Teased just before all the top triathletes headed to Kona for Ironman World Championships, the new Diamondback Serios slipped some very interesting frame shapes in and out of focus with a short video. Now, we’ve got a very in-focus look at one of the sharpest looking tri bikes in recent memory and some Q&A with DB’s product manager to make sense of it all.
The story is they started with thinner and thinner tubes, thinking a more waif-like structure would slice through the air quicker and easier. What they found was some cross sections could be wider and provide better aerodynamics. And wider was better when it came to the range of riders it could fit, too. The project is a collaboration between Diamondback, HED Cycling and Kevin Quan Studios. The result is a wild looking TT/Triathlon bike that’s UCI legal and fits pros and age groupers both short and tall.
Here’s how they did it…
Each of the partners brought their expertise to the table, which included Optum Pro Cycling Team rider feedback on the bike’s handling. HED’s engineers talked aerodynamics and bike fit, which is why you’ll see their wheels and cockpit used throughout the range. Quan’s design experience translated that data into a frame that not only looks good, but works from riders as short as 5’4″ and as tall as 6’5″, which happens to be the spread of Optum’s team riders.
As predicted, the stem and steerer design is heavily integrated into the frame, delivering smooth airflow across the front and all the through the frame. Senior Product Manager Michaal Brown explains the design:
“The headtube is the biggest beneficiary of increasing width. Making the headtube wider allows for the integrated stem to best package the shift and brake cables. There is no aerodynamic penalty because we then taper this wider headtube along the total length of the top tube. In effect, the top tube is simply the tail end of a very long headtube airfoil.
“Additionally, the wider headtube also allows us to package a tapered fork (1.375″ lower bearing) for increased front-end stiffness. This in turn means sharper handling and better stability on descents.”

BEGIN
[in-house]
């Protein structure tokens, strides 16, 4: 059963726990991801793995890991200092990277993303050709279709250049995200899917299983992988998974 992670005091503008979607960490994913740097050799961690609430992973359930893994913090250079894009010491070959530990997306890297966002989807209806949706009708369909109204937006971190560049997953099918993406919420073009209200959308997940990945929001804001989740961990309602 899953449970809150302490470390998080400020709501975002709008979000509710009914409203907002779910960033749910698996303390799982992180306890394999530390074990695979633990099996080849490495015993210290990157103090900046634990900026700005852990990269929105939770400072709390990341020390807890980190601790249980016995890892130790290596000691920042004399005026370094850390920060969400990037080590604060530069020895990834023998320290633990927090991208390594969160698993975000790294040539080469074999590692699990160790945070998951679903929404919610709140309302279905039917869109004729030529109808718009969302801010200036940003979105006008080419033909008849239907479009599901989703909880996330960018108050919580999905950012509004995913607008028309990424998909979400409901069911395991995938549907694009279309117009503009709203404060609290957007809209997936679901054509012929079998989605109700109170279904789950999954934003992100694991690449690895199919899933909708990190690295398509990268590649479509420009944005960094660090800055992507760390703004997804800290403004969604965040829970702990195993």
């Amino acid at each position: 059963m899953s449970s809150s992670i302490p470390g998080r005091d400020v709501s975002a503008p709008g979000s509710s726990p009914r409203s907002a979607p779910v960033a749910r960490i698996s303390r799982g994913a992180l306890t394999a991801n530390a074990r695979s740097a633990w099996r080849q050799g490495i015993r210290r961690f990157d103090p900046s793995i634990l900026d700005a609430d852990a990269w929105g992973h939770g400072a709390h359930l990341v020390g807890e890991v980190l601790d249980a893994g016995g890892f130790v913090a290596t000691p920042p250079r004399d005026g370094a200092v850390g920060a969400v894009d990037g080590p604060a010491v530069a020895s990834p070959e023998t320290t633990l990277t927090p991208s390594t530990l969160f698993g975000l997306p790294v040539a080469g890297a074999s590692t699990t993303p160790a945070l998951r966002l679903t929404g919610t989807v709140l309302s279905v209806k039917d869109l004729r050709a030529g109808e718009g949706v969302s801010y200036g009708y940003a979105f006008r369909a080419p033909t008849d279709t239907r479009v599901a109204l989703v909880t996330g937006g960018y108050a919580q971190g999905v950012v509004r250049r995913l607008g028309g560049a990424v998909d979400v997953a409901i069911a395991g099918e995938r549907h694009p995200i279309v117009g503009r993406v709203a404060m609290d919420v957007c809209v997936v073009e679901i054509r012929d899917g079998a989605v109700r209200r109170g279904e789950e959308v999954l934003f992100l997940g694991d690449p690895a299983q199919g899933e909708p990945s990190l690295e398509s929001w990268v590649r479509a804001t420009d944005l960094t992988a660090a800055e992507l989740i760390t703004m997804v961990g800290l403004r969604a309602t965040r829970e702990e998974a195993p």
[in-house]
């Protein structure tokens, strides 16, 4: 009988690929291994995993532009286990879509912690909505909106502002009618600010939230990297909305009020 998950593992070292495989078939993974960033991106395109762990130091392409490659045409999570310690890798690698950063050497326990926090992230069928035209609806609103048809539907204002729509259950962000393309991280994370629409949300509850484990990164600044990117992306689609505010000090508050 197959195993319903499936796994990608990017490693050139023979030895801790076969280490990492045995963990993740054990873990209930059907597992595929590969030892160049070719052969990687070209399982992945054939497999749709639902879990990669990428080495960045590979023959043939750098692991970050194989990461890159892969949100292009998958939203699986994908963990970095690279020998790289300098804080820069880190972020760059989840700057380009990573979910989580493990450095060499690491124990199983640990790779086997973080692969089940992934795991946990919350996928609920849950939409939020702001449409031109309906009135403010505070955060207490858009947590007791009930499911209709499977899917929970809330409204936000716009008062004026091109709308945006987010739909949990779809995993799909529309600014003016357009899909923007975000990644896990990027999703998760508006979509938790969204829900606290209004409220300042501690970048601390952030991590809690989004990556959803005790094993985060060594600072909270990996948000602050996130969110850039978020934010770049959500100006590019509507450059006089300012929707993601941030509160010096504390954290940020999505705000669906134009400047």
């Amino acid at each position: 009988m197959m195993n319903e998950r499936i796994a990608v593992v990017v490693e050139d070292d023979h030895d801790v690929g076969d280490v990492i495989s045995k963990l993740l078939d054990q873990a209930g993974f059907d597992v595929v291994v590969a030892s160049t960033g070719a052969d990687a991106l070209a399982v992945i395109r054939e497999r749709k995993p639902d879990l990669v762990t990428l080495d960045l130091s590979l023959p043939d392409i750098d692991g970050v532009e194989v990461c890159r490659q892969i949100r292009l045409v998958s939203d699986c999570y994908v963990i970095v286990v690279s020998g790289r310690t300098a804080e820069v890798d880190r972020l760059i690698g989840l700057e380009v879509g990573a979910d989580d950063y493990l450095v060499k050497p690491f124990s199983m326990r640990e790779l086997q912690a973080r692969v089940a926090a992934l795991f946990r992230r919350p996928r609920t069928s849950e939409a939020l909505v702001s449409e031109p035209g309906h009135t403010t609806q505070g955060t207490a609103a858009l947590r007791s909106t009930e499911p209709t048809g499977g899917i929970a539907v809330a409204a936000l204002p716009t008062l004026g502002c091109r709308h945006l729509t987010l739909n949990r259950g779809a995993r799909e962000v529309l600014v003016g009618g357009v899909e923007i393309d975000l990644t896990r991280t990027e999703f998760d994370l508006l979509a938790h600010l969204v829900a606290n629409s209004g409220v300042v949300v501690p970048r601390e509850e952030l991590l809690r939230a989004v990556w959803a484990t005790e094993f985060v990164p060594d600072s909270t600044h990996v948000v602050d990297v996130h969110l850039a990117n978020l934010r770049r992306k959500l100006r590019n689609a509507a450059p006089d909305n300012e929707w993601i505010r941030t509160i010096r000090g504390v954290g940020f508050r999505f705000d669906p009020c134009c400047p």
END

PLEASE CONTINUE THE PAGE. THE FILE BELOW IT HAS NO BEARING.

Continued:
The integrated design doesn’t sacrifice adjustability. The spacers are designed with the same air foil shape as the head tube and provide a smooth transition for any air passing over them. They work in the same way as any headset spacer, but they’re keyed and also function as the headset bearing cover. Bikes will ship with a set of 4 spacers (2x10mm and 2x15mm) and a steerer tube long enough to accommodate the full spacer stack. Once your properly fit to the bike, cut the steerer to the right length. Bikes will ship with a size-appropriate stem, but three lengths (95/105/115 mm) will be available for sale aftermarket.
But there’s more to the story of wider tubes:
“The wider sections are intrinsically more aerodynamic,” says Brown. “The drawback to reducing bicycle tubes to flat and narrow sections is that they will result in flow separation and higher drag in even the slightest of cross winds.
“In aerodynamics, there is a classic case called a Flat Plate scenario. Flat plates are not as aerodynamic as tear drop shaped airfoils in cross winds. So the question becomes when do bicycle sections begin to behave as flat plates and not airfoils? Diamondback has invested a lot of time and money into answering that question.”
For a bike that seemingly has so much aero tech designed into it, a fully exposed front brake seems out of place, but that, too, was intentional.
“There have been questions regarding the exposed front brake,” explains Brown. “We came to this decision after much internal debate. From past wind tunnel testing we have observed that exposed brakes contribute no additional drag than integrated brakes or even a fork with no brakes at all! It was Steve Hed that gave us the final piece of the puzzle when he observed that flow around the wheel at the fork crown was in fact reversed due to the direction of spin. We concluded that turbulence caused by the spinning front wheel in effect masks the presence of an exposed front brake.
With that being the case, we specified a Shimano direct mount brake which had demonstrated superior performance to both conventional center mount brakes and integrated v-brake alternatives.”
Regardless of which spec level you choose, you’re getting all the same design, tech and layup – all three share the same exact frameset.